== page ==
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What are we doing about sustainability?

In October 2020, the ‘Delivering a Net Zero National Health Service' plan was published. This establishes why the NHS must show leadership and commitment through action in tackling climate change. It specifically explains that all NHS organisations will need to have halved their carbon emissions by 2032 (from a 2019 baseline), and then carried this reduction through to net-zero by 2045, if we are to step away from the current 'Climate Emergency' (as formally declared by the UK Government in May 2019) and halt the globally unfolding environmental crisis.

Our vision at CUH is to demonstrate, through action, our leadership locally, regionally and nationally in the delivery of sustainable healthcare across the community. Our Action 50 Green Plan has been designed to do just this, and it lays out what will be completed in the opening period of our ten-year programme.

Sustainable behaviour change

CUH’s continuing upgrade to the physical infrastructure and delivery systems of energy and water efficiency, waste segregation, travel choices and life-cycle-assessed procurement are all essential aspects of the transition to a secure and more sustainable future. This, however, is only one half of the picture. The essential next step to infrastructure upgrade and process change is to ensure they are used effectively by real people in real situations: our staff, patients and visitors across a large, complex and intense hospital campus.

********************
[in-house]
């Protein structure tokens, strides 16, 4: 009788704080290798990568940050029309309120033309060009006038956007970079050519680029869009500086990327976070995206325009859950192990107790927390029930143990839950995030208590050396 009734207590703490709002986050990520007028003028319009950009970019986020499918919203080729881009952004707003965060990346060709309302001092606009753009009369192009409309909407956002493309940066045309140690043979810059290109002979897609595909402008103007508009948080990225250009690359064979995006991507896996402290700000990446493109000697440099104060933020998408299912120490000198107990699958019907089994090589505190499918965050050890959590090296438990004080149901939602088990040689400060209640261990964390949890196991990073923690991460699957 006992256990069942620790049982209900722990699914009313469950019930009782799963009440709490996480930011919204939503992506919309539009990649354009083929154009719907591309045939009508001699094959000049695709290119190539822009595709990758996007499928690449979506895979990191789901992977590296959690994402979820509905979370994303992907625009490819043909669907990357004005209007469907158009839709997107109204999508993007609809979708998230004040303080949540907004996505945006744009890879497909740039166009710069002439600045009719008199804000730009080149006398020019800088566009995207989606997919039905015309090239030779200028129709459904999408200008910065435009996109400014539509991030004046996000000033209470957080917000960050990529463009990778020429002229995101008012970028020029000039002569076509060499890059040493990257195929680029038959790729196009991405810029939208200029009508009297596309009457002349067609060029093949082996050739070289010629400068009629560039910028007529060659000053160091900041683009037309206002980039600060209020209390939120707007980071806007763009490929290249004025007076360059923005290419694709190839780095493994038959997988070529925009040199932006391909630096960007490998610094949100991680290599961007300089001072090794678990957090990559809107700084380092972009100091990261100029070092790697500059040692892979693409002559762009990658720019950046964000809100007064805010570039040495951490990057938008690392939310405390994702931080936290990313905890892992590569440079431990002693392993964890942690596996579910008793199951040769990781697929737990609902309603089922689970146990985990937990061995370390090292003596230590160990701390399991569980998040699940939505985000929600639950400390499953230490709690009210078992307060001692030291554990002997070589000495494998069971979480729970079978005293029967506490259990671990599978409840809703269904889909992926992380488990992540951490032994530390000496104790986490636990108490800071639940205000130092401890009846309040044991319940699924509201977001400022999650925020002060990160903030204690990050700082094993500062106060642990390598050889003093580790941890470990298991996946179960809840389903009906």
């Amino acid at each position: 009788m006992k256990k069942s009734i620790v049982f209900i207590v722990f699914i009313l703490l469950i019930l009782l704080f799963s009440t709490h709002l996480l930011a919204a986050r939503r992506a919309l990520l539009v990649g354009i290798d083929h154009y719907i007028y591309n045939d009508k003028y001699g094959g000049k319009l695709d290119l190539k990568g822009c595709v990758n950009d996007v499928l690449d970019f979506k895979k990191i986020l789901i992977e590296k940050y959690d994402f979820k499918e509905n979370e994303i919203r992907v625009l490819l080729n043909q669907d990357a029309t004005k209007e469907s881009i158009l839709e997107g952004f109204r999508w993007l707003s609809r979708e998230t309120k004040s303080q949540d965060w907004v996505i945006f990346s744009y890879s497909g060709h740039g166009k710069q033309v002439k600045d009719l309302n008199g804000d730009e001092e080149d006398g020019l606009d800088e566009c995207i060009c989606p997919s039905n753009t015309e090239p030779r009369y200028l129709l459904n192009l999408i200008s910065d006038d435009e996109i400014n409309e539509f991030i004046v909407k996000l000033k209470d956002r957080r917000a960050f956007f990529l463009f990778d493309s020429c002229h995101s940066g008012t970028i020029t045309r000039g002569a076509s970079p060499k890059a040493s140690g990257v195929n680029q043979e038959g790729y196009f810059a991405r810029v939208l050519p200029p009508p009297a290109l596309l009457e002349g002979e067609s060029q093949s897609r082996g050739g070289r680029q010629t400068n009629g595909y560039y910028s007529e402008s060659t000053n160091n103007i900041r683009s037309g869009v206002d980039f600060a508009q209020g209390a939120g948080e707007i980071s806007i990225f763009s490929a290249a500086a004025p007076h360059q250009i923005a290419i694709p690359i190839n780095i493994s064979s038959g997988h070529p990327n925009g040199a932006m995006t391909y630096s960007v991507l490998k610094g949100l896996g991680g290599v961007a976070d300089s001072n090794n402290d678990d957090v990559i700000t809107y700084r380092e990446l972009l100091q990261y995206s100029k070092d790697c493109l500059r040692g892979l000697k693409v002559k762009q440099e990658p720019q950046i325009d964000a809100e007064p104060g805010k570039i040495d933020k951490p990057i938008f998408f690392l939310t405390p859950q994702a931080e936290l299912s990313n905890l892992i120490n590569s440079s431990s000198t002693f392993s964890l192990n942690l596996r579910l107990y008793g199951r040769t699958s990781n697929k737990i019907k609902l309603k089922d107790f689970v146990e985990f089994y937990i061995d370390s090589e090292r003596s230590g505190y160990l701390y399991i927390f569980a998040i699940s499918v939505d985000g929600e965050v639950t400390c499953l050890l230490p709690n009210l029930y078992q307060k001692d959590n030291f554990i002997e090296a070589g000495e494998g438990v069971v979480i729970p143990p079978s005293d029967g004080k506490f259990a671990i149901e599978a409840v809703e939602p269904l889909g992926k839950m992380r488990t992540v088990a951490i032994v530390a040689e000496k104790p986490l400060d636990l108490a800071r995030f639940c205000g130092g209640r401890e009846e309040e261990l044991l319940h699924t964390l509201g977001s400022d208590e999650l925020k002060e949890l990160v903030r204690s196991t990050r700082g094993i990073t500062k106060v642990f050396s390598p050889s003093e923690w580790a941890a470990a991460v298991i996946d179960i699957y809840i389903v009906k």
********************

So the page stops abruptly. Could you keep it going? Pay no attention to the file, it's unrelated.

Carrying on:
Few people want to see resources wasted or to cause avoidable damage to our natural environment. The pressures of a busy hospital often mean that the impacts of our day-to-day actions on these issues can easily be overlooked. Requests to power-down, recycle more or catch the bus will struggle to make a real difference on the ground unless they are tailored to individual teams and workspaces. When working in a hospital with over 60 buildings, and over 7,500 occupied rooms, corporate messaging can often only raise awareness of an issue.

Focused engagement for more lasting change will be found at the local workspace or departmental level – working with section managers and their delivery teams. Here the daily run of work processes is completely understood. This means that the options for more sustainable energy, waste, water, transport and purchasing can be tailored to fit with real-world routines and thereby become a natural part of day-to-day life. At this level of direct delivery, the door to new and innovative approaches to sustainable working is also far more likely to open.